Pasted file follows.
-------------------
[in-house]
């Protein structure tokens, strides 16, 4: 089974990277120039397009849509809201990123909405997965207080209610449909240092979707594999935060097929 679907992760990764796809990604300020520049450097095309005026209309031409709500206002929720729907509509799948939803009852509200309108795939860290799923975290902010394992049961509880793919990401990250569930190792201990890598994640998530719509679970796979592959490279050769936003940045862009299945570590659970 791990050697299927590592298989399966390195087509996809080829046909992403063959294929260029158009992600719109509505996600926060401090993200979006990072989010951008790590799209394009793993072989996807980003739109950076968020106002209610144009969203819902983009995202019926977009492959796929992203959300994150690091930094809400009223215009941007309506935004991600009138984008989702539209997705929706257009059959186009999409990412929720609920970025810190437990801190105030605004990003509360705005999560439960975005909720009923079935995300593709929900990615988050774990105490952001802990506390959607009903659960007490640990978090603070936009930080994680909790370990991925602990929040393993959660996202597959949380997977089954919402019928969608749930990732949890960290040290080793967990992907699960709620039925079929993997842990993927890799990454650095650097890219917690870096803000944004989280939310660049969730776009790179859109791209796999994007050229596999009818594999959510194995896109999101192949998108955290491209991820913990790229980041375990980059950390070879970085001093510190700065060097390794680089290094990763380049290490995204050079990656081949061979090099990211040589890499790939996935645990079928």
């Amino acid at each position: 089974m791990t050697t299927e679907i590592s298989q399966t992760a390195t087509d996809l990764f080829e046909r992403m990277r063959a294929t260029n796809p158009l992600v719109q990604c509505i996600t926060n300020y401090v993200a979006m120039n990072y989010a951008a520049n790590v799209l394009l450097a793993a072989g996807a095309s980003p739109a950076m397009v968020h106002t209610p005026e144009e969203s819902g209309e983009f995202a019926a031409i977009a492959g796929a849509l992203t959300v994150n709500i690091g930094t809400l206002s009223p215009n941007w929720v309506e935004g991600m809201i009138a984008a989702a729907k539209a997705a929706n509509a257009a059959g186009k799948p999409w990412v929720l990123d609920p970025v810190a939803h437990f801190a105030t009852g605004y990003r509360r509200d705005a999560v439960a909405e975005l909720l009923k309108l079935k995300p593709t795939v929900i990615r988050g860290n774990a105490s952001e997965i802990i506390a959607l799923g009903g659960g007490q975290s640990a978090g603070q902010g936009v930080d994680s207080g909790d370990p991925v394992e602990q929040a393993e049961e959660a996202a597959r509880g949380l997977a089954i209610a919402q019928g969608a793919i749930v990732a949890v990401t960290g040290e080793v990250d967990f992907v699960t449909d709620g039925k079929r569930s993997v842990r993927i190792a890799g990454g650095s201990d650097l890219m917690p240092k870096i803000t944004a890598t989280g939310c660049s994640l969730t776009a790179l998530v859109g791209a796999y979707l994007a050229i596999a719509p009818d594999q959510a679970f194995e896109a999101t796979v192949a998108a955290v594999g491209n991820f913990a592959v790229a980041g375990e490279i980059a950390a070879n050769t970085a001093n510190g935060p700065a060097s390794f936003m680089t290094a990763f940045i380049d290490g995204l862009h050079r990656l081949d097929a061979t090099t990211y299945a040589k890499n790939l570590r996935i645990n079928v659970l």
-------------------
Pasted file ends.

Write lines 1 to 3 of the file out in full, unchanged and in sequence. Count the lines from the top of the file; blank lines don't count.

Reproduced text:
[in-house]
């Protein structure tokens, strides 16, 4: 089974990277120039397009849509809201990123909405997965207080209610449909240092979707594999935060097929 679907992760990764796809990604300020520049450097095309005026209309031409709500206002929720729907509509799948939803009852509200309108795939860290799923975290902010394992049961509880793919990401990250569930190792201990890598994640998530719509679970796979592959490279050769936003940045862009299945570590659970 791990050697299927590592298989399966390195087509996809080829046909992403063959294929260029158009992600719109509505996600926060401090993200979006990072989010951008790590799209394009793993072989996807980003739109950076968020106002209610144009969203819902983009995202019926977009492959796929992203959300994150690091930094809400009223215009941007309506935004991600009138984008989702539209997705929706257009059959186009999409990412929720609920970025810190437990801190105030605004990003509360705005999560439960975005909720009923079935995300593709929900990615988050774990105490952001802990506390959607009903659960007490640990978090603070936009930080994680909790370990991925602990929040393993959660996202597959949380997977089954919402019928969608749930990732949890960290040290080793967990992907699960709620039925079929993997842990993927890799990454650095650097890219917690870096803000944004989280939310660049969730776009790179859109791209796999994007050229596999009818594999959510194995896109999101192949998108955290491209991820913990790229980041375990980059950390070879970085001093510190700065060097390794680089290094990763380049290490995204050079990656081949061979090099990211040589890499790939996935645990079928």
């Amino acid at each position: 089974m791990t050697t299927e679907i590592s298989q399966t992760a390195t087509d996809l990764f080829e046909r992403m990277r063959a294929t260029n796809p158009l992600v719109q990604c509505i996600t926060n300020y401090v993200a979006m120039n990072y989010a951008a520049n790590v799209l394009l450097a793993a072989g996807a095309s980003p739109a950076m397009v968020h106002t209610p005026e144009e969203s819902g209309e983009f995202a019926a031409i977009a492959g796929a849509l992203t959300v994150n709500i690091g930094t809400l206002s009223p215009n941007w929720v309506e935004g991600m809201i009138a984008a989702a729907k539209a997705a929706n509509a257009a059959g186009k799948p999409w990412v929720l990123d609920p970025v810190a939803h437990f801190a105030t009852g605004y990003r509360r509200d705005a999560v439960a909405e975005l909720l009923k309108l079935k995300p593709t795939v929900i990615r988050g860290n774990a105490s952001e997965i802990i506390a959607l799923g009903g659960g007490q975290s640990a978090g603070q902010g936009v930080d994680s207080g909790d370990p991925v394992e602990q929040a393993e049961e959660a996202a597959r509880g949380l997977a089954i209610a919402q019928g969608a793919i749930v990732a949890v990401t960290g040290e080793v990250d967990f992907v699960t449909d709620g039925k079929r569930s993997v842990r993927i190792a890799g990454g650095s201990d650097l890219m917690p240092k870096i803000t944004a890598t989280g939310c660049s994640l969730t776009a790179l998530v859109g791209a796999y979707l994007a050229i596999a719509p009818d594999q959510a679970f194995e896109a999101t796979v192949a998108a955290v594999g491209n991820f913990a592959v790229a980041g375990e490279i980059a950390a070879n050769t970085a001093n510190g935060p700065a060097s390794f936003m680089t290094a990763f940045i380049d290490g995204l862009h050079r990656l081949d097929a061979t090099t990211y299945a040589k890499n790939l570590r996935i645990n079928v659970l």